This year, there certainly hasn’t been any shortage of precipitation. As we see recycling and sustainability start to trend (Hooray!), an easy way to recycle, save money and help minimize storm water runoff is to recycle your rain.
After a large rain event, storm water can become a real problem. With urban growth and an increase in gray infrastructure (impervious surfaces that rain can’t soak through), we experience more and more storm water runoff.
Did you know that the water that goes into a storm drain does NOT get filtered or cleaned? It goes directly from there into our rivers, lakes and streams! This carries many harmful pollutants, such as oil, gasoline, litter, fertilizer and pet waste into our tributaries.
Rain barrels help catch this relatively clean, oxygenated and un-chlorinated water before it becomes runoff pollution. In turn, using this harvested rain water to hydrate your plants instead of municipal water, can protect your garden and soil community from becoming unbalanced.
Photo: University of Arkansas Division of Agriculture
Rain barrels can make an impact on reducing your water bills and conserve water in the summer months when it reaches peak demand. They also help manage moisture levels and water pooling on your property. You can even manage where the over flow goes with an overflow valve, which helps to manage the water on your entire property.
Kids love painting rain barrels, so get your kids involved to help create some art!
Here are a few tips to consider before you begin a rain barrel installation:
- Keep your gutters clean! Not doing so can back up the gutter and cause parts of your roof to be flooded.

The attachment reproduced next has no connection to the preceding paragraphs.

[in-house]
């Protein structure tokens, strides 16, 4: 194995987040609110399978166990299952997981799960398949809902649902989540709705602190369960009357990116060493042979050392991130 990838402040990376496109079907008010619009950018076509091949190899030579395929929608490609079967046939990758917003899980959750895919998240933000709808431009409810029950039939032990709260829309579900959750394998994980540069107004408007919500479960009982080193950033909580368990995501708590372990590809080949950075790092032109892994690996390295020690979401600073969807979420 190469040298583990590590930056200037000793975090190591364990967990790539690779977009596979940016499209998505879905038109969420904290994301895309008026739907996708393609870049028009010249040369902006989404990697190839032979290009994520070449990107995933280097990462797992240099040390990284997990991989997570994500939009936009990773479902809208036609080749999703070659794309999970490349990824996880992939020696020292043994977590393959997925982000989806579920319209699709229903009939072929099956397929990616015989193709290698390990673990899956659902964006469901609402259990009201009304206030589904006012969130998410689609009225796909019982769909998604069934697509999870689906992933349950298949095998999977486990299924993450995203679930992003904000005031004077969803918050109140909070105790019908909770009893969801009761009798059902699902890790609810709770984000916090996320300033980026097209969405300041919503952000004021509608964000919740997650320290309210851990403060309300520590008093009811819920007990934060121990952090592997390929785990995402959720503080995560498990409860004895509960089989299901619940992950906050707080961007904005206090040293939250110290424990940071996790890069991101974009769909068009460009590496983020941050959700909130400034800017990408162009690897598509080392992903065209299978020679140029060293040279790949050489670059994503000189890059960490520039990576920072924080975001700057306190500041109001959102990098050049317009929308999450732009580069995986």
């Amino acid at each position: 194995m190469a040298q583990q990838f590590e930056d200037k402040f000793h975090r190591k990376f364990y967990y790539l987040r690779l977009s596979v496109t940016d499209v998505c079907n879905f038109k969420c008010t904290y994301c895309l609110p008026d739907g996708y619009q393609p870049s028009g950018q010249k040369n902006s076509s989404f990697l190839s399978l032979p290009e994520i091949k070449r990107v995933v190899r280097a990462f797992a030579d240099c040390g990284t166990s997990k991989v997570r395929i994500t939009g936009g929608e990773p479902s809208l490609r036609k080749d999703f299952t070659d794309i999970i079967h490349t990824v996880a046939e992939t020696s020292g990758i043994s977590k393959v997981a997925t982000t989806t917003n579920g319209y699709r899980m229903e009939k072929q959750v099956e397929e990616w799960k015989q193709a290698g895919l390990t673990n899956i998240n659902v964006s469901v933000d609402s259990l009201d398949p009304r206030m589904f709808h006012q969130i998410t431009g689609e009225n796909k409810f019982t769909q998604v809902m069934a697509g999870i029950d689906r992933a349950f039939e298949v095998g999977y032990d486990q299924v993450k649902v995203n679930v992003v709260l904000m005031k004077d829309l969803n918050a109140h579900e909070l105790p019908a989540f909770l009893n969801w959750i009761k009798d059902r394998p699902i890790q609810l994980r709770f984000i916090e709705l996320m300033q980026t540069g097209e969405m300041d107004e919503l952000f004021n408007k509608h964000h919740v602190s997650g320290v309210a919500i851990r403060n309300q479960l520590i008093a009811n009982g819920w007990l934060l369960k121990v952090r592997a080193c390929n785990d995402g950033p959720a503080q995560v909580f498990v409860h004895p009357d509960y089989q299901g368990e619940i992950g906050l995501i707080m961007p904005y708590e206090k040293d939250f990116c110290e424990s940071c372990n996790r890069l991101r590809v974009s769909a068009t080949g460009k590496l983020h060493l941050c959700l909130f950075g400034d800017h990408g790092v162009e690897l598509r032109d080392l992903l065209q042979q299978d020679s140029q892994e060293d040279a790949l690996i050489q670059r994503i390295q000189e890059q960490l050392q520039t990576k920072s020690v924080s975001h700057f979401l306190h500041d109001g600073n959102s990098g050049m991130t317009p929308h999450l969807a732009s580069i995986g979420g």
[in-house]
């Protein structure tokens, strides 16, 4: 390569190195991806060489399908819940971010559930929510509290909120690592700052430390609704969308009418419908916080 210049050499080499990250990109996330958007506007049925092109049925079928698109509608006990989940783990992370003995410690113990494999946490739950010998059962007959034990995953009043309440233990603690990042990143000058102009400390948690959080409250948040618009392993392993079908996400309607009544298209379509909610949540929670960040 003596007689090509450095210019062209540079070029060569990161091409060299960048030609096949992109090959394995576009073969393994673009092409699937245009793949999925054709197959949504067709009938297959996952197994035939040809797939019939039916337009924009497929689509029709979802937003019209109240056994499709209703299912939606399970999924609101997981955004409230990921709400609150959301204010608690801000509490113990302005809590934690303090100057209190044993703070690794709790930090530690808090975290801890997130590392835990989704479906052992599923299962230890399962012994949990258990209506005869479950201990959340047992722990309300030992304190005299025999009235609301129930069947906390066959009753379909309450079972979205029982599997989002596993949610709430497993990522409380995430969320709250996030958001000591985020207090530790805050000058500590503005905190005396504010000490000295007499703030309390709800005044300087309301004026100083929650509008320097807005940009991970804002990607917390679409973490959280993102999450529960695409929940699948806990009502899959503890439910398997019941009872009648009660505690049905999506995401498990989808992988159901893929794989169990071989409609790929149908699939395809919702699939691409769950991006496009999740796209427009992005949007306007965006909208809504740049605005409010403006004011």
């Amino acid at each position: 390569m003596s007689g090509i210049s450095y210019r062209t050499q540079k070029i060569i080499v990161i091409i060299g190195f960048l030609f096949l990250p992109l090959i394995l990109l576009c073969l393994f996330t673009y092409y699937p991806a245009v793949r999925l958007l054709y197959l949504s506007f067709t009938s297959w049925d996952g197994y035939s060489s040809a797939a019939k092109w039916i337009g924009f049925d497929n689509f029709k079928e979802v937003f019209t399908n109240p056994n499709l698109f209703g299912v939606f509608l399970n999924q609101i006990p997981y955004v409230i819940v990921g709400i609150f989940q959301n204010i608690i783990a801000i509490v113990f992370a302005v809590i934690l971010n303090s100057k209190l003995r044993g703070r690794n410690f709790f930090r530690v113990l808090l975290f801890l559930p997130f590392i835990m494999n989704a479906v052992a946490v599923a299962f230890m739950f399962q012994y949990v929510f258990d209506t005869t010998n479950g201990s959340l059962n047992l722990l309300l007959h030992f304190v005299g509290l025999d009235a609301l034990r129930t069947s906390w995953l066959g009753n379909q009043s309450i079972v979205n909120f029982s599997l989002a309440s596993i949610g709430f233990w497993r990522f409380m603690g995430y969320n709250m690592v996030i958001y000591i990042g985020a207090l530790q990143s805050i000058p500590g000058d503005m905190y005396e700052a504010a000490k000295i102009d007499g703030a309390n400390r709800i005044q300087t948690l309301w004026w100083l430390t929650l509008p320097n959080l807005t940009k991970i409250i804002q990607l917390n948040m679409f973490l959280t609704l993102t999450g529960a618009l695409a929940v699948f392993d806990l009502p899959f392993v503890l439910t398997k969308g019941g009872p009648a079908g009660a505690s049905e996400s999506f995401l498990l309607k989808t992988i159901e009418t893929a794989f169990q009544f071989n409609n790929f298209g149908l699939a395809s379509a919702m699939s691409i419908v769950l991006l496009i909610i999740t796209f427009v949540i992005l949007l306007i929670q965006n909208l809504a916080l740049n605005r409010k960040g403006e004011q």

- Use a screen or gutter filter. This will minimize the amount of organic matter that gets into your rain barrel.
- Secure your opening to prevent algae growth and keep out mosquitoes. A dark colored barrel is also better than a light colored barrel, which would let more sunlight in and encourage algae production.
- Don’t drink the water, but feel free to use it on your plants (even food bearing plants). Most pollutants that get into the water from the rooftop will be minimal and can be filtered out by the soil. It would likely run through your yard and into your garden anyway if you didn’t have the barrel.
- Use a food grade barrel if choosing to use plastic. This will minimize the chemical toxins that get into your water when it heats up in the summer months. Wooden or metal barrels are a good option as well.
If you’re ready to install a rain barrel at your home or business, take advantage of the easy set of instructions for getting started provided by The University of Arkansas Division of Agriculture. Click here to download a copy of “Building Rain Barrels to Harvest Rain Water“.
Good luck installing your first rain barrel and feel free to contact me at firstname.lastname@example.org with any questions you may have.
Have you installed a rain barrel at your home or business? We’d love to hear about your project and to share photos of your rain barrel!
Visit our Pinterest Rain Barrel board for design ideas!